Nowadays, the pressure to stick with and succeed in one chosen field has, in many ways, lessened as more young Australians vote with their feet and regularly change careers.
Commonly referred to as a slash career, these alternative career pathways can manifest in many different ways. You may hold down a full-time job but have a side hustle or work on a passion project over weekends. You might run multiple projects simultaneously or even focus on one full-time job but consciously change careers every few years to keep your interest alive and skills current.
This type of career can blend multiple professional titles, such as writer/lawyer/entrepreneur, or it can involve making giant career leaps from actor to banker to lawyer. However you choose to look at it, slash careers are widely considered to give you a competitive edge.
Now, a growing trend is seeing many Australians pursue further education as a means of segueing into a different career or upskilling to increase their chances of securing a better career opportunity.
According to Melbourne-based startup, training.com.au, more Australians are turning to upskilling through further study to ready themselves for a career change.
Many within the education industry are predicting that online education and course delivery is the way of the future, with the annual growth rate of the Australian university sector projected to slow to 1.6% (IBISWorld, 2017) between 2017-2022.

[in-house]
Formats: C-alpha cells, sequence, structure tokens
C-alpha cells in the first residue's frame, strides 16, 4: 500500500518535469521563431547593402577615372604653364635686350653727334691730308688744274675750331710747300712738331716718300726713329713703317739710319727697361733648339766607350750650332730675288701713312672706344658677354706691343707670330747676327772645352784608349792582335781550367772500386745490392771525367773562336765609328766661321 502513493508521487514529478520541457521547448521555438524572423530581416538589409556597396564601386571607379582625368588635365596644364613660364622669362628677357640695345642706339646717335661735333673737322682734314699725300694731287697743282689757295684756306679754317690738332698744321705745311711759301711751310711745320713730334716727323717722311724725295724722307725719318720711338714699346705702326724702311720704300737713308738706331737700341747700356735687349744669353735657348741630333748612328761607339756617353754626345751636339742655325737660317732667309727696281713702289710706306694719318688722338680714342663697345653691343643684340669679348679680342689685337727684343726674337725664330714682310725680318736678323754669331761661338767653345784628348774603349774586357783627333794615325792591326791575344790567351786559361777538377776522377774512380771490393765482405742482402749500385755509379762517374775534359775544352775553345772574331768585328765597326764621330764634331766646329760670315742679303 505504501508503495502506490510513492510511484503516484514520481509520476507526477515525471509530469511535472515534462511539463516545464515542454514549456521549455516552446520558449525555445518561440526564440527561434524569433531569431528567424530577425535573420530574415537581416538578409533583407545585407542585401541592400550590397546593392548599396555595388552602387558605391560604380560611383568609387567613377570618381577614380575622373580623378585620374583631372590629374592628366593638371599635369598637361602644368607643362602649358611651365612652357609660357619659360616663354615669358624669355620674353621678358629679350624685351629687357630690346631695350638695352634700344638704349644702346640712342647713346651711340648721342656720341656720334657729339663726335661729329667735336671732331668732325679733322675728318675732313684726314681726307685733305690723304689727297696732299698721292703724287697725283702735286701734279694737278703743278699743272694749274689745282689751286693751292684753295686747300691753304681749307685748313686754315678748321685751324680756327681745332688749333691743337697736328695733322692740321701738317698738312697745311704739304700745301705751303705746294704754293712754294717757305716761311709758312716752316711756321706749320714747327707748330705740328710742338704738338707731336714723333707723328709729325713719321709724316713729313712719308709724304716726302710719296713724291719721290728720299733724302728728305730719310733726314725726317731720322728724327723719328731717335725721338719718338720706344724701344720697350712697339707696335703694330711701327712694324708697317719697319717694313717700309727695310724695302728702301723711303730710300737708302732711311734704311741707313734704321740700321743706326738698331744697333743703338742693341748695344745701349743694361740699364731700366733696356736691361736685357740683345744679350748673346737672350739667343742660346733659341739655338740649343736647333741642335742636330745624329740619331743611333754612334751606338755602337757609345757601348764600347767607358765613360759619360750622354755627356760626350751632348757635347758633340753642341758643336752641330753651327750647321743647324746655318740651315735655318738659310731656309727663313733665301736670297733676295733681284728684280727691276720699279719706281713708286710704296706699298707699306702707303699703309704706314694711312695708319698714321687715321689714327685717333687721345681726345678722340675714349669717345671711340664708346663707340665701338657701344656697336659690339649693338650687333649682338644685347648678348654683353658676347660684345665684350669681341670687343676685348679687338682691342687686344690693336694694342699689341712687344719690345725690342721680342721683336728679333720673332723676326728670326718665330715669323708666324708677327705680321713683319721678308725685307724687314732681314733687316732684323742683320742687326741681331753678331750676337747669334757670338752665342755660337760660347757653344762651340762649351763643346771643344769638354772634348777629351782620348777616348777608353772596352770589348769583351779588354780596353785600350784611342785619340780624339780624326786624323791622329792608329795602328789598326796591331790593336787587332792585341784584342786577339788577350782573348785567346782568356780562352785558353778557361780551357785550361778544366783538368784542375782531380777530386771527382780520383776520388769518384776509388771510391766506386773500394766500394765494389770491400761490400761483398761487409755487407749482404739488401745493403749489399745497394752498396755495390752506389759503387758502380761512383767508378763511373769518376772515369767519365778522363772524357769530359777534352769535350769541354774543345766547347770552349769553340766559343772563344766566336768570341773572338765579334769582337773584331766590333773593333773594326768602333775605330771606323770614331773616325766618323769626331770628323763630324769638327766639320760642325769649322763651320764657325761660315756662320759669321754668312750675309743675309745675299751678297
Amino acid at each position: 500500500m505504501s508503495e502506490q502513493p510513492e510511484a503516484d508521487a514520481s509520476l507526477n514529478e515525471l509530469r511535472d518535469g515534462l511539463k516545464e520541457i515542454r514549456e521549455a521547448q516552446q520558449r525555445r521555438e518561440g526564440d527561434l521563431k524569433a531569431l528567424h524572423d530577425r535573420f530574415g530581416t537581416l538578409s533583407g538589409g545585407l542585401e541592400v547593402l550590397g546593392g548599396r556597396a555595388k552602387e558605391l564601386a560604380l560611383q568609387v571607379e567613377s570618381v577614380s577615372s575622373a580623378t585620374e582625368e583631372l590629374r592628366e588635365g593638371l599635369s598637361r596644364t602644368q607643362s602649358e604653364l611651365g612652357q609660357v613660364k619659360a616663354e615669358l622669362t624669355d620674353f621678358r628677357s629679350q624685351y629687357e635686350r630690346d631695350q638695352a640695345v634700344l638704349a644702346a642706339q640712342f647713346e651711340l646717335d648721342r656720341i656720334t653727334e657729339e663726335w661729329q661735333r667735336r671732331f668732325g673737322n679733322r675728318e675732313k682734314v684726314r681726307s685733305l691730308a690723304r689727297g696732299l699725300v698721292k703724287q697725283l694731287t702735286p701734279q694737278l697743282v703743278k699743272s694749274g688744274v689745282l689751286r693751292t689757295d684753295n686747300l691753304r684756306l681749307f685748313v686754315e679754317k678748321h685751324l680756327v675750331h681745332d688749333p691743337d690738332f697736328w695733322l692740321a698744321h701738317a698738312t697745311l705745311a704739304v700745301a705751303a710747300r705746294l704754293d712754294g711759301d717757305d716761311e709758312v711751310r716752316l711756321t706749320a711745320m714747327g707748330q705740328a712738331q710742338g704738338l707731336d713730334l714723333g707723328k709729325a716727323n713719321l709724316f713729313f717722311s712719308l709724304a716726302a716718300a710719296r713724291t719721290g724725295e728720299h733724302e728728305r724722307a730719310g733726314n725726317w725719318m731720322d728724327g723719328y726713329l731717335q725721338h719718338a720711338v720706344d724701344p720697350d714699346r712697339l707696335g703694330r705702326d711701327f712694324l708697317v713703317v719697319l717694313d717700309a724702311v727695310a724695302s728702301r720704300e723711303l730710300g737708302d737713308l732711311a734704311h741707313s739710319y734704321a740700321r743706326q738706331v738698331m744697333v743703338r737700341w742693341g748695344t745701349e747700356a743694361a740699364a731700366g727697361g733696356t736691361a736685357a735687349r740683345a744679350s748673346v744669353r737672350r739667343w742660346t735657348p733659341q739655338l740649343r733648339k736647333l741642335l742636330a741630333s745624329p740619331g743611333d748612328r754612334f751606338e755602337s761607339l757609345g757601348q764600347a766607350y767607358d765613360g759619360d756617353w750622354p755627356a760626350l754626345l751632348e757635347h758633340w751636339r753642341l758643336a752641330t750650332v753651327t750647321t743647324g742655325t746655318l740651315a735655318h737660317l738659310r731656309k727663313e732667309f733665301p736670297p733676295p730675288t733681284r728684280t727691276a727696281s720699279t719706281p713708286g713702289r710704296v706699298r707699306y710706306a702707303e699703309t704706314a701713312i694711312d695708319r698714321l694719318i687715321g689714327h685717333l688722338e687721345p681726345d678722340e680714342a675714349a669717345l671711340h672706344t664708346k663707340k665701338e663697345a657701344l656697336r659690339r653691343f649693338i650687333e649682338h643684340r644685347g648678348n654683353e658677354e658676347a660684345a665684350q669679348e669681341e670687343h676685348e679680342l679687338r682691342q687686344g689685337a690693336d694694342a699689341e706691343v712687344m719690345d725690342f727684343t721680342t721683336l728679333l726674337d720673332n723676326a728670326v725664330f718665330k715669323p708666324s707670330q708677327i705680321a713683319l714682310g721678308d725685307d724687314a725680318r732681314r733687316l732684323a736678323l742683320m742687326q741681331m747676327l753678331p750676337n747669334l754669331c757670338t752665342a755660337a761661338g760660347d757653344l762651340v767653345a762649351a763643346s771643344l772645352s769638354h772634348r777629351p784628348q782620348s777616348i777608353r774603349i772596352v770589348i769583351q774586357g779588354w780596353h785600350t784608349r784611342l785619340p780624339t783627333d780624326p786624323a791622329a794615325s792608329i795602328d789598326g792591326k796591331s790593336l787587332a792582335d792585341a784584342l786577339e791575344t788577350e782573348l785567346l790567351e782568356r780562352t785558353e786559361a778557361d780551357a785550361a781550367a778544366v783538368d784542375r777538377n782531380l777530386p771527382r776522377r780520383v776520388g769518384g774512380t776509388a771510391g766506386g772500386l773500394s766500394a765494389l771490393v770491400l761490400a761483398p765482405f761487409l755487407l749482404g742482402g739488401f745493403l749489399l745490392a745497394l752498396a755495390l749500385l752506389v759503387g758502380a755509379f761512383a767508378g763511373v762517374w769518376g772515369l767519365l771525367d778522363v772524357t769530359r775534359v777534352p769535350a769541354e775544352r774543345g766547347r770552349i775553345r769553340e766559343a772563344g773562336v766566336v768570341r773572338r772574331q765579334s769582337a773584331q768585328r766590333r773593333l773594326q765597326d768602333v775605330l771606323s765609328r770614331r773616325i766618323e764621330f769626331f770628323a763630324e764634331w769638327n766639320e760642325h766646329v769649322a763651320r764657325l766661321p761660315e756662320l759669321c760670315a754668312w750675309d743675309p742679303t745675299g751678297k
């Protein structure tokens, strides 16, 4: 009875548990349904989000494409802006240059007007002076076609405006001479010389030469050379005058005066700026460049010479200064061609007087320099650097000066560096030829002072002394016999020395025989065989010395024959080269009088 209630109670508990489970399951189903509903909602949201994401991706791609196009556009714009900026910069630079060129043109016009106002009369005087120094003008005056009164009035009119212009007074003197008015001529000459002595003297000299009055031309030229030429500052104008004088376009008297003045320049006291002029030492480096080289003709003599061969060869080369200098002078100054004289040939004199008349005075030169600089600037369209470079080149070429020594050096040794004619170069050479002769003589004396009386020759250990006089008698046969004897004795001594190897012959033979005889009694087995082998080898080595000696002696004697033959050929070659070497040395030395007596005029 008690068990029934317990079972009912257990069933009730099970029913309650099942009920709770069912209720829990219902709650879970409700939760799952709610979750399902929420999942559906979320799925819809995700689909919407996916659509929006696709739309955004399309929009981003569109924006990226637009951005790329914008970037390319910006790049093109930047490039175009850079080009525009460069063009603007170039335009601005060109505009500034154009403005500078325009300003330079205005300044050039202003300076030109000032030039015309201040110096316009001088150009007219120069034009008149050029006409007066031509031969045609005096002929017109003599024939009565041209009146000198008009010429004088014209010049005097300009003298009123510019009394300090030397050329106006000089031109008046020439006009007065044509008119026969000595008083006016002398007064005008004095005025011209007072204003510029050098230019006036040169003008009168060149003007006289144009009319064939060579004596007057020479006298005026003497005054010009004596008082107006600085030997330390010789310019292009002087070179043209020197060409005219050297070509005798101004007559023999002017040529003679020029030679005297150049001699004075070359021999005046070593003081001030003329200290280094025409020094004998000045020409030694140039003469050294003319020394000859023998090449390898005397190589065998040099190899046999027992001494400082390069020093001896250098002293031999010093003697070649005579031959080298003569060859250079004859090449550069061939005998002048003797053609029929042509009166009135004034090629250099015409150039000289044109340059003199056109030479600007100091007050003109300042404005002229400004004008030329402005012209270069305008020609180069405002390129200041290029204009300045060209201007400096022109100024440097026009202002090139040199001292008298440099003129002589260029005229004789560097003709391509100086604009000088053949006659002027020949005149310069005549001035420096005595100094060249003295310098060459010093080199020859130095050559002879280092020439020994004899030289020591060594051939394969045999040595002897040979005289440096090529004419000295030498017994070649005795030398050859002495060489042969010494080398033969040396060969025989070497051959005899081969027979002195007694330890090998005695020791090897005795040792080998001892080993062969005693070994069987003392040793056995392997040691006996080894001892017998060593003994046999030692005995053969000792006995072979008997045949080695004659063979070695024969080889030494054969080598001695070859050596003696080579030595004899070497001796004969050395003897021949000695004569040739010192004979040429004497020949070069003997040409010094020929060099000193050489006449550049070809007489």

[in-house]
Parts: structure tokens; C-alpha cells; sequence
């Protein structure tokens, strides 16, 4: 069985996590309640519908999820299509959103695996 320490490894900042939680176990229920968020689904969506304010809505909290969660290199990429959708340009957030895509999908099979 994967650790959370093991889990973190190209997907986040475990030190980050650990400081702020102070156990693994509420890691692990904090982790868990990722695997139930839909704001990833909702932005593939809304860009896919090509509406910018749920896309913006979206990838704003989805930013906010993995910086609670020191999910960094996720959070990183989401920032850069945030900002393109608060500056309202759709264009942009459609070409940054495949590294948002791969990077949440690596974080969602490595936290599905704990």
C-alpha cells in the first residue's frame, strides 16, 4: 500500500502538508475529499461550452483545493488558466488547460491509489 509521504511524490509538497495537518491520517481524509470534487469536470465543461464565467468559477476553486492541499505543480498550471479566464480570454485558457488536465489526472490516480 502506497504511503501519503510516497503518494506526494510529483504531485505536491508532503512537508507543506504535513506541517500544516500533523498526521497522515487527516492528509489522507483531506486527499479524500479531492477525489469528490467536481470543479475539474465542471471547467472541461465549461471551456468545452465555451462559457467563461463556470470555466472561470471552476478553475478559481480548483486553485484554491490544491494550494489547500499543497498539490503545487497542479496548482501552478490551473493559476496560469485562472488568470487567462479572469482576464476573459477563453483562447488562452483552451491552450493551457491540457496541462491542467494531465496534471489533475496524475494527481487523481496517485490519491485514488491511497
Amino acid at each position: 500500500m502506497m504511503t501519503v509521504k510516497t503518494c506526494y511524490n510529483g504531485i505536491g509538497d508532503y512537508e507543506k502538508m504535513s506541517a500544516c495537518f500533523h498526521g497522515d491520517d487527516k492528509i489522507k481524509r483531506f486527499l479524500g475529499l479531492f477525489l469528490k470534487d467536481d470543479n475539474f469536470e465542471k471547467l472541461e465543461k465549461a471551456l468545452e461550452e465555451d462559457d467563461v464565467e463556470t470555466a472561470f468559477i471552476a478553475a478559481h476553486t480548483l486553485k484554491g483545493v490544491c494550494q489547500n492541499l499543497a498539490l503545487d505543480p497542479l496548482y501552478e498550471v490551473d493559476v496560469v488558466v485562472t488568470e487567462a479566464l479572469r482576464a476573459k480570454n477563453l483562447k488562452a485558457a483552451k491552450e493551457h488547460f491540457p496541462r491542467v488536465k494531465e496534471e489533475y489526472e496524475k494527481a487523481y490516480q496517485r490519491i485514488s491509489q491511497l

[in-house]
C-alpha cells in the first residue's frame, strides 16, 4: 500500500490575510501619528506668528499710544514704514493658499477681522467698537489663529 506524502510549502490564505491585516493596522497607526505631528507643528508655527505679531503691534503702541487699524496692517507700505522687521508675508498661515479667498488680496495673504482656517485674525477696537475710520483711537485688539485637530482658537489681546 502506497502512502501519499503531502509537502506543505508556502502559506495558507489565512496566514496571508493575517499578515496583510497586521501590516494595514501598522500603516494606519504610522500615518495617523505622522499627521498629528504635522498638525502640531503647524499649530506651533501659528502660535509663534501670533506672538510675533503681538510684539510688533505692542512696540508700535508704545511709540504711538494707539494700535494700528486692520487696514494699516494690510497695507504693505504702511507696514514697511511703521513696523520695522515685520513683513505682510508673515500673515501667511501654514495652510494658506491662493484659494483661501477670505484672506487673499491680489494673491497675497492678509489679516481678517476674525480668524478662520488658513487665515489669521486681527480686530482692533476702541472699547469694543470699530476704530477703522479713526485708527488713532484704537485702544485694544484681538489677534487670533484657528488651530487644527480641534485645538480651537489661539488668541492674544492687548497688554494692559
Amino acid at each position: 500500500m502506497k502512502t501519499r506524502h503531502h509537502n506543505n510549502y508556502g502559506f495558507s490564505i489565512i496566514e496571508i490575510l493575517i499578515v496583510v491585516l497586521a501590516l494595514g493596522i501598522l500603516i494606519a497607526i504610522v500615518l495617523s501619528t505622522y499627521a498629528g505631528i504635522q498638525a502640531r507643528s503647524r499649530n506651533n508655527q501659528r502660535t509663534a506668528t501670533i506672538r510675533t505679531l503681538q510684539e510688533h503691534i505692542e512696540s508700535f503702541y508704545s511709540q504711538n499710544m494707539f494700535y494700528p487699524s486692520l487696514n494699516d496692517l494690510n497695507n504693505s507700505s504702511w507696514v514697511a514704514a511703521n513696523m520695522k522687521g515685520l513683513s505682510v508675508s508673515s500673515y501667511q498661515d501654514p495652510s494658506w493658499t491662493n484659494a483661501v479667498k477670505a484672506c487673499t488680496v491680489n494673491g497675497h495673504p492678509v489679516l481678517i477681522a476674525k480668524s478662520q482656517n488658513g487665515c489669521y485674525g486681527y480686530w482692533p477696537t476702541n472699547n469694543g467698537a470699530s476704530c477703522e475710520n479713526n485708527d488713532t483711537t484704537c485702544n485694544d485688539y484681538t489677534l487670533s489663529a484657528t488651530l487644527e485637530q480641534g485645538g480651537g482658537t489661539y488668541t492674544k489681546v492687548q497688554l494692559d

In a recent survey of over 3,000 Australians, training.com.au sought to gain a better understanding of what motivated people to consider further study as well as the role of technology in the delivery of courses.
Marketing director, Mike Thomas said:
We were surprised to find that 43% of all survey respondents advised that they were seeking alternative employment in the coming 3-years and a further 41% identified that a lack of qualifications was their greatest professional limitation.”
Only 28% of survey respondents who were considering a career change in the next 3-years indicated that they were interested in an exclusively online learning format. 37% of participants advised that a hybrid model that blended both online and offline learning would be the preferred format. According to Mr Thomas:
We’ve discovered that students still value the benefits of interacting with their instructors and peers in a physical setting. We also see a strong uptake in students who want a hybrid learning approach that grants them the flexibility to suit their lifestyles.”
Although 55.06% of survey respondents said that technology had positively impacted their ability to upskill, not all suggested that online education was their preferred study stream. Times Higher Education has reported that about 20% of students who choose external study options drop out in their first year, compared with approximately 7% for those on campus.
For tertiary institutions, this could mean potential losses in student fees since student course completion is a prerequisite for securing fees through the HECS-HELP study assist structure.
Regardless of individual preferences to study online or offline, it is clear that technology is playing an integral role in modern learning environments. Although the results of this survey show that flexibility of course delivery, technology and online learning options influence overall student interest in further study, it is clear that student preference for traditional campus delivery is still very much alive and well.
Have you considered further study as an option to help smooth your transition into a different career? Let us know in the comments!